Digital Planning | Getting Started

So what is this "digital planning" anyway?
Hi friends!  You know how iOS has the "Calendar" app?  And Google has the "Google calendar"?  I'm gonna need you to set those aside for a minute.  Go back further.  Remember the physical paper planners?  NOW we're on the same page.  If you were an Erin Condren or Happy Planner type of person you're going to fit right in here.  Digital planning, in this sense, is taking the paper planner with all its decor and customization and making it digital.

I'm confused.  What does that mean?
Here's a photo of a blank week from my Erin Condren from 2017 and a photo of a fully completed weekly spread.  

Leni Digitals Erin Condren

Leni Digitals weekly spread

And here's a blank week from my 2019 digital planner and a fully completed weekly spread.

So digital planning is a way to take standard planning and make it your own in a way that is portable, more customizable, and a lot more eco-friendly in that you aren't using printer inks, paper, stickers, etc.  In fact, when you create or purchase digital content for your digital planner you can use it over and over again unlike physical sticker kits.

Okay you've got my attention.  How do I start?
Let's talk about the few supplies you'll need.  Obviously you'll need a device capable of doing this in the first place.  Most (myself included) use a tablet for this.  I use a 2018 iPad Pro.  Others have had success using Samsung tablets on the Android side.  That said, I also use an iPad mini 5 and there's quite the following who say using your cell phone is quite satisfactory.  Me?  I need the bigger space.  I do this both for actually scheduling but also for the aesthetic and meditative appeal so I like having the large screen.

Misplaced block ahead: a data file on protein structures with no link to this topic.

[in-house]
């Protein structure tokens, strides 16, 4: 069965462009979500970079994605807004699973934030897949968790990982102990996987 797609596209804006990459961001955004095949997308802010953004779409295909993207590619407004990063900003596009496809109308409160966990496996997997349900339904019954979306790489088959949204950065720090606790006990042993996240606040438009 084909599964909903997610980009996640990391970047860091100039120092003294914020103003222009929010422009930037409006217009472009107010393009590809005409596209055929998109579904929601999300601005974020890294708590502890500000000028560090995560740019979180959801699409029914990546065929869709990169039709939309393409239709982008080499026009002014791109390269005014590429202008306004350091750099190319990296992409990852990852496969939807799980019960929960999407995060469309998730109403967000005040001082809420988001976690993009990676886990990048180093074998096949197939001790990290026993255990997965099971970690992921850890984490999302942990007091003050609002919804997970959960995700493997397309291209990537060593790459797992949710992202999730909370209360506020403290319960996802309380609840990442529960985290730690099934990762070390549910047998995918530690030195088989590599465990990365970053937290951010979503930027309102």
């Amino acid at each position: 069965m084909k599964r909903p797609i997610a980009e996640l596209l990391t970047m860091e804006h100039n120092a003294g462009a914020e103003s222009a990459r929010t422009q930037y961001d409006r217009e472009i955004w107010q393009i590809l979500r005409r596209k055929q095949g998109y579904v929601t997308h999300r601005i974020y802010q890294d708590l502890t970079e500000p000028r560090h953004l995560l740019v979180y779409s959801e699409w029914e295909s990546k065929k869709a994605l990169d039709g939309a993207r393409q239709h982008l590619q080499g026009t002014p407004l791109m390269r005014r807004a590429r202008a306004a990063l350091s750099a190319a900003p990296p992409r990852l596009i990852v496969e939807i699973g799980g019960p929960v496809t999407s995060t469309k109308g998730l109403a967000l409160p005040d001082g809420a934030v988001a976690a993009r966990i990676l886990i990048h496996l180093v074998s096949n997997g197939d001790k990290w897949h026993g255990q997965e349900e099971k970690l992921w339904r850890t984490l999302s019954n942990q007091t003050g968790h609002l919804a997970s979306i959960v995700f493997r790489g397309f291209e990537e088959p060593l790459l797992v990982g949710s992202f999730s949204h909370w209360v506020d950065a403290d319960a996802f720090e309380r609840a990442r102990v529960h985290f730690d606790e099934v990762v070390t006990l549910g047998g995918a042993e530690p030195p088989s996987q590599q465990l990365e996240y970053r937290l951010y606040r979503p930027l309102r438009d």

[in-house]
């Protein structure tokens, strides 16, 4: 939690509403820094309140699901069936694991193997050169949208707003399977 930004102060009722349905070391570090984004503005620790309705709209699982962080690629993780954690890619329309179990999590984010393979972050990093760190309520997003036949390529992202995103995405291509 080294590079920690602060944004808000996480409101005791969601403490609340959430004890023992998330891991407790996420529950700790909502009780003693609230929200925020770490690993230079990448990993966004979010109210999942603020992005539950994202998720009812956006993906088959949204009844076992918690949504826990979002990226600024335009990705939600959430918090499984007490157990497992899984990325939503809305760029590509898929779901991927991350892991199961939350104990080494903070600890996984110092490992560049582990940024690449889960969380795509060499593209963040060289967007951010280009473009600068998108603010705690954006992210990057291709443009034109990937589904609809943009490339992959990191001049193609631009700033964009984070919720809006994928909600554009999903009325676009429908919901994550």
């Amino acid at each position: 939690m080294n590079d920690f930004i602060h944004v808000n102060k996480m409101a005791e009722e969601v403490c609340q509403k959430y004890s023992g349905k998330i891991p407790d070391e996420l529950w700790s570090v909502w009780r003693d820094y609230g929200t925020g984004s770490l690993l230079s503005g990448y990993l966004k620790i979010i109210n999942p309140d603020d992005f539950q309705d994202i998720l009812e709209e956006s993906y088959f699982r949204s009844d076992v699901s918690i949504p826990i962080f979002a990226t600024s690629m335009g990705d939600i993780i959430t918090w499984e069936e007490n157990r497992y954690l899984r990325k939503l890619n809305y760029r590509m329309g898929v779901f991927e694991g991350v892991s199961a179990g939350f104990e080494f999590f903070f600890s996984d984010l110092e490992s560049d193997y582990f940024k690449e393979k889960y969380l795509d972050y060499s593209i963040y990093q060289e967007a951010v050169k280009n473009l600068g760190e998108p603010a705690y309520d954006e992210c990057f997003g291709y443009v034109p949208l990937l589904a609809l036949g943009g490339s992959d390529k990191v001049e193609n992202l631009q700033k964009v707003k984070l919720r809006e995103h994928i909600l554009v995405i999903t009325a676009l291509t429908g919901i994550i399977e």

Next you'll need an app capable of making this happen.  I use GoodNotes for iOS (I believe it's got a 7 dollar price tag but it's WELL worth it).  If you are an Android user you definitely want to take a look at MetaMoJi.  While it doesn't offer the use of hyperlinks it has proven to me to be the most user friendly after GoodNotes.  MetaMoJi is available on iOS as well though, like I said, GoodNotes is where it's at if you're an apple user.  

Another helpful tool (imperative for me but not for everyone) is a stylus.  I use the Apple Pencil Gen 2 and I don't think I'll ever go back.  I've also used the Wacom Bamboo Fineline 3 (this works flawlessly on the iPad mini 4) though any stylus will really work.  Just make sure that whatever you choose is compatible with your device.

Depending on your device, writing style, and preference you might also consider a smudge guard.  This allows you to write naturally rather than trying to hover your palm over the screen so as not to confuse the touch capability of your tablet.  The iPad I use has palm recognition so I don't use one of these but when I did my planning on the iPad mini I did use one.

So necessity = 2
Optional = 2
And that's it.  Really.

Geared up
Got it.  Now what?
Next is to decide HOW you want to plan.  Are you a monthly type of person?  Do you like the weekly spreads?  Maybe you're the bullet journal type?  Once you decide what you want to do it's time to either get creating (I use Keynote for iOS to create my planners.  PowerPoint is another option) or start shopping.  Etsy is an invaluable resource for planner content.  Even though I make a lot of my own supplies I still shop on Etsy for weekly kits to try something different.  

Once you've created or purchased your planner then it's time to get planning.  You can find inspiration on Pinterest, Instagram, YouTube, etc.